Fri, Jun 28, 2019 - Page 11 News List

Companies’ earnings to disappoint: ratings firm

TRADE TIFF:Taiwan Ratings said that if Washington hikes tariffs on US$300 billion of Chinese goods, it would be ‘especially painful for Taiwan’s tech firms’

By Crystal Hsu  /  Staff reporter

Many local corporations look set for disappointing earnings results this year, as a bitter US-China trade dispute persists, extenuating demand for exports, Taiwan Ratings Corp (中華信評) said yesterday.

The assessment came before a planned meeting tomorrow between US President Donald Trump and Chinese President Xi Jinping (習近平), in which the two sides might bridge trade differences or deepen frictions and hurt the global economy.

An upcoming round of tariff US increases would be particularly severe for Taiwan’s export-oriented technology firms, which base a large proportion of their production in China, Taiwan Ratings analyst Jin Dong (董瑾) said.

Trump has threatened to raise tariffs on another US$300 billion of Chinese goods, including smartphones and laptops, for which many Taiwanese firms supply critical components.

“The levying of higher tariffs on technology goods is especially painful for Taiwan’s tech firms. The next six months to one year could see an ill-timed clash of rising production costs and shrinking demand, especially in China,” Dong said.

Companies in the cargo services and commodities sectors are also likely to experience pressure on their credit profiles due to the upcoming round of tariff hikes, she said.

Volatile commodity prices could swiftly erode already tight margins in these sectors amid softening end-demand and intense price competition, she added.

The likelihood of credit risks spreading to other corporate and financial sectors would pick up as the trade dispute drags on, Taiwan Ratings said.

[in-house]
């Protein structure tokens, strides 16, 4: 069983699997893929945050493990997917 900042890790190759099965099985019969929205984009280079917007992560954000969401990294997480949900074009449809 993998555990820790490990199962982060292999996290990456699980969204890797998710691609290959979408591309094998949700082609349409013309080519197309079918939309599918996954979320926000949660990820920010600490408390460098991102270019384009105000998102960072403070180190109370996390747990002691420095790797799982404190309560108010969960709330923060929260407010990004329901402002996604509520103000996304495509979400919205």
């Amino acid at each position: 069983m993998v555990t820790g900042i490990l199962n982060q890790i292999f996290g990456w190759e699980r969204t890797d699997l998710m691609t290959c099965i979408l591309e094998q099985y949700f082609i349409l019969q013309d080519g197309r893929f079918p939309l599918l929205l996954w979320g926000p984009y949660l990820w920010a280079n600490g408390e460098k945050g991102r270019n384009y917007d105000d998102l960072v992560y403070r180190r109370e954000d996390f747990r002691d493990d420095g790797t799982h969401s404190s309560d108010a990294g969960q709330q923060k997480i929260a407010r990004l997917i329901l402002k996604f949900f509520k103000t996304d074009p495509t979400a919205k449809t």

Nevertheless, most Taiwanese corporations have the capacity to withstand a modest weakening in their credit metrics, it said.

Most local firms have high cash balances and capital buffers, supported by their improving debt leverage over the past two to three years, Dong said, adding that this should provide some relief from a potential fall in cash flow on their debt leverage and credit metrics.

The tariff dispute has less of negative effects on the financial services sector due to banks’ constrained exposure to the Chinese market over the past 12 months, Taiwan Ratings analyst Eunice Fan (范維華) said.

However, bank asset quality could deteriorate if the trade row bites heavily into corporate borrowers’ earnings and subdues their repayment ability, she said.

The credit profiles of financial institutions, insurers and money market funds in Taiwan are likely to remain stable over the next six months, supported by generally good capitalization, disciplined risk management and ample market liquidity, Fan said, adding that the financial services and fund sectors held up well to volatility in the first half of the year.

However, foreign exchange volatility would continue to constrain the returns of Taiwanese life insurance companies given their heavy dependence on overseas investment returns to fund their policy costs, she said.

Cybersecurity and technology upgrades would weigh on credit profiles of firms in the financial services and corporate sectors through their impact on baseline costs and fundamentals, she added.

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